Cones are concentrated in the fovea, which contains no rods. Rods are concentrated 20 degrees from the fovea and in the nasal hemiretina (retina half of both eyes near the nose).

21 Spectral sensitivity curve
In general, more intense light appears brighter. However, wavelength also has an effect on the perception of brightness. A graph of the relative brightness of lights of the same intensity but at different wavelengths is called a spectral sensitivity curve (see Pinel p. 138).

22 Spectral sensitivity curves
There are two spectral sensitivity curves. The photopic spectral sensitivity curve has a peak brightness at 555 nm (yellow-green) The scotopic spectral sensitivity curve has a peak brightness at 507 nm (green-blue) The Purkinje effect – walking through his garden, Purkinje noticed that his yellow and red flowers were brighter than the blues ones just before dusk; just a few minutes later the trend was reversed (blue flowers appeared as brighter greys).

23 Transduction - Conversion of one form of energy to another.
Visual transduction – conversion of light to neural signals. Rhodopsin – the red pigment in rods becomes bleached when exposed to light. It is a G-protein-linked receptor that responds to light.


25 Light activation of rods:
Light bleaches rhodopsin molecules. cGMP is broken down, closing sodium channels Sodium ions cannot enter the rod resulting in hyperpolarization. Glutamate release is reduced Transduction of light by rods demonstrates that signals can be transmitted through neural systems by inhibition.

26 signal transduction Light bleaches rhodopsin
Opsin separates from retinal molecule Transducin (G-protein) activated α-subunit breaks away and activates PDE6 PDE breaks down cGMP With cGMP broken, the Na+ channel closes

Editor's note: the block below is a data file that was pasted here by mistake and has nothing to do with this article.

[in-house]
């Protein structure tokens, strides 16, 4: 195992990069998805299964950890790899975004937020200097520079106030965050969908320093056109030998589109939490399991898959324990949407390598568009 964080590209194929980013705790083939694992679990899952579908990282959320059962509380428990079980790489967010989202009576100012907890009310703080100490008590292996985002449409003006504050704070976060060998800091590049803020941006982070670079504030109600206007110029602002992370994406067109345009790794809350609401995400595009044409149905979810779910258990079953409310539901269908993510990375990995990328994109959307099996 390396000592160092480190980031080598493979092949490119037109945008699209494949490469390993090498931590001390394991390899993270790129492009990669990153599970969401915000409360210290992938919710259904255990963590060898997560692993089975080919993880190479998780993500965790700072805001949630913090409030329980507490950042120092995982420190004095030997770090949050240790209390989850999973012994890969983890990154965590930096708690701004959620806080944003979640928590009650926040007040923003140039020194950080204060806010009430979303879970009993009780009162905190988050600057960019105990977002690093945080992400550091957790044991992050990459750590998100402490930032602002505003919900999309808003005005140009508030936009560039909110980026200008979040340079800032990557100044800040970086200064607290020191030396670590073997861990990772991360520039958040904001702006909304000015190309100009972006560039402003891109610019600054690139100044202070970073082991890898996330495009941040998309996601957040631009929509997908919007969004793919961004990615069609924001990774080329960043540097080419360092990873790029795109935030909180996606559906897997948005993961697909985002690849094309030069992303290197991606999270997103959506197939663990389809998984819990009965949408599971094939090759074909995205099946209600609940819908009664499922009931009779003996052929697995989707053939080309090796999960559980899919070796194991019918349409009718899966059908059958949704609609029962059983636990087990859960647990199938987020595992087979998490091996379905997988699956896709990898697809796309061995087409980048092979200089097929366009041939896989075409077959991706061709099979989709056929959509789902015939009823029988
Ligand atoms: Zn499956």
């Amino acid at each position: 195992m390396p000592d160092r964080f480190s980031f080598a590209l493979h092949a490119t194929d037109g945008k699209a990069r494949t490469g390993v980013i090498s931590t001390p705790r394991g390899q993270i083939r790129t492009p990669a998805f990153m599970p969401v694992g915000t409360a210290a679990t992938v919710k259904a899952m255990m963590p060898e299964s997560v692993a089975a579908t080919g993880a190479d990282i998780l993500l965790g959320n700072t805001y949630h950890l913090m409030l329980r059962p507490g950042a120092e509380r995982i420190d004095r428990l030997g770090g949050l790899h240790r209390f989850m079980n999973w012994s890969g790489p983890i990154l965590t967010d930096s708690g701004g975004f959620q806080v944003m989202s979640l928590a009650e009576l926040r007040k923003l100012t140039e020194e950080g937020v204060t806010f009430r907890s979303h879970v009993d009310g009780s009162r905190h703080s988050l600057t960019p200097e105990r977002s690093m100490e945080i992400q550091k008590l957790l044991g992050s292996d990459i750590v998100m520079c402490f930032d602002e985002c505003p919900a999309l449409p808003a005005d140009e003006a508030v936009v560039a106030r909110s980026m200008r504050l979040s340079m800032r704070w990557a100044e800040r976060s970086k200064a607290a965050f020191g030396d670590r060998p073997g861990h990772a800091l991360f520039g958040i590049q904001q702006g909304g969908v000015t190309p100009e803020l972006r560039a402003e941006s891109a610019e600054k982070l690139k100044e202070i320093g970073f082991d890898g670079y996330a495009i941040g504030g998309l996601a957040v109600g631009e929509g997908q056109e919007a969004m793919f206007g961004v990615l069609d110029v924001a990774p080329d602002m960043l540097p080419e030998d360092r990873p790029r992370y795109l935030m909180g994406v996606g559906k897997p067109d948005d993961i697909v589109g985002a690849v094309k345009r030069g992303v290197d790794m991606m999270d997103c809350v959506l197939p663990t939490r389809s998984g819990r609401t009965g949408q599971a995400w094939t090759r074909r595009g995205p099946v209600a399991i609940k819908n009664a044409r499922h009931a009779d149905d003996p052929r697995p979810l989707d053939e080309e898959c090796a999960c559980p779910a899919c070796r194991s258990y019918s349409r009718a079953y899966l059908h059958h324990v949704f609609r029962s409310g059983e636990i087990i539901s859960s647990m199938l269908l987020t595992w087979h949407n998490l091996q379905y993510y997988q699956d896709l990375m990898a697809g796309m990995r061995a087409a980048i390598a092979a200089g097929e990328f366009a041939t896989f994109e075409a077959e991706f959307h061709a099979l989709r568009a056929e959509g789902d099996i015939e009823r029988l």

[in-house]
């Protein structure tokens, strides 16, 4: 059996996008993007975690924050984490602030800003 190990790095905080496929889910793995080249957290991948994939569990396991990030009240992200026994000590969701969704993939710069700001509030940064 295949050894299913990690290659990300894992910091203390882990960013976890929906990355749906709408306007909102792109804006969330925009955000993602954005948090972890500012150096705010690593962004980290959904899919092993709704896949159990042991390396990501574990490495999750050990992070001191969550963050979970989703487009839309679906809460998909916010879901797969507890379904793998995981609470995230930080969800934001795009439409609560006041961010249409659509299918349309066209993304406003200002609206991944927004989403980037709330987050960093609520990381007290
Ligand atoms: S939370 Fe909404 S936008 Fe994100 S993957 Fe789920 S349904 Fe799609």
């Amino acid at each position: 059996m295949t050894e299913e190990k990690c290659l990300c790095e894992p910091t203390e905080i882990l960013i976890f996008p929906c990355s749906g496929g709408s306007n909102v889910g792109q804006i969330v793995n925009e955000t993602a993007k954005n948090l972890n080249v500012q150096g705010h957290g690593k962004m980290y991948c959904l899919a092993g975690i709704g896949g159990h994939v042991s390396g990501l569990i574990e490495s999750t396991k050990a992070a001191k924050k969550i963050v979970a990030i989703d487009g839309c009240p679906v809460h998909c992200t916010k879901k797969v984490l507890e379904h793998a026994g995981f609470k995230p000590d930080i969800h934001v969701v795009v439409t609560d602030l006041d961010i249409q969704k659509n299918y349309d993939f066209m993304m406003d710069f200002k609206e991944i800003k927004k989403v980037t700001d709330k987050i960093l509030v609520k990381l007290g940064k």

27 From retina to primary visual cortex
Pathway: retina  lateral geniculate nucleus (LGN)  primary visual cortex ~90% of axons of retinal ganglion cells make up this pathway LGN channels Parvocellular (P layers) run through top 4 layers of LGN – responsive to color and fine detail (input from cones) Magnocellular (M layers) run through bottom 2 layers of LGN – responsive to movement (input from rods) Most LGN neurons that project to primary visual cortex (V1, striate cortex) terminate in the lower part of cortical layer IV

28 Is retinotopic – each level is organized like a map of the retina
Temporal hemiretina does not cross Nasal hemiretina crosses Right visual fields of Both eyes Left visual fields of Both eyes Bottom of visual field to dorsal cortex Top of visual field to ventral cortex Note that 25% of V1 is dedicated to fovea

29 Seeing Edges A visual edge is “nothing”
Where two different areas of an image meet. A perception of contrast between two adjacent areas of the visual field

30 Mach bands

31 Lateral inhibition of ommatidia receptors in lateral eye of horseshoe crab
A, B & C fire at the same rate (same high level of light stimulation and same degree of lateral inhibition) D fires more (same high level of stimulation from light but less lateral inhibition from E) F, G & H fire at the same rate (dim light) E, fires less because of greater inhibition from D.

32 Saccades The eye continually scans the visual field and makes a series of brief fixations (3/sec) connected by quick eye movements called saccades. The fixations are integrated to produce greater color and detail than the restricted foveal region can produce if it remained stationary stabilized retinal images, projected from a contact lens that moves with the eye; image disappears in a few seconds.

33 Brief fixations associated with saccades while a person views different pictures
Making visual saccades to items of interest is a function of the superior colliculus

34 Retina-geniculate-striate pathways
Visual fields Hemi-retinas Optic chiasm LGN P layers M layers Optic radiations Striate (primary visual) cortex

35 LGN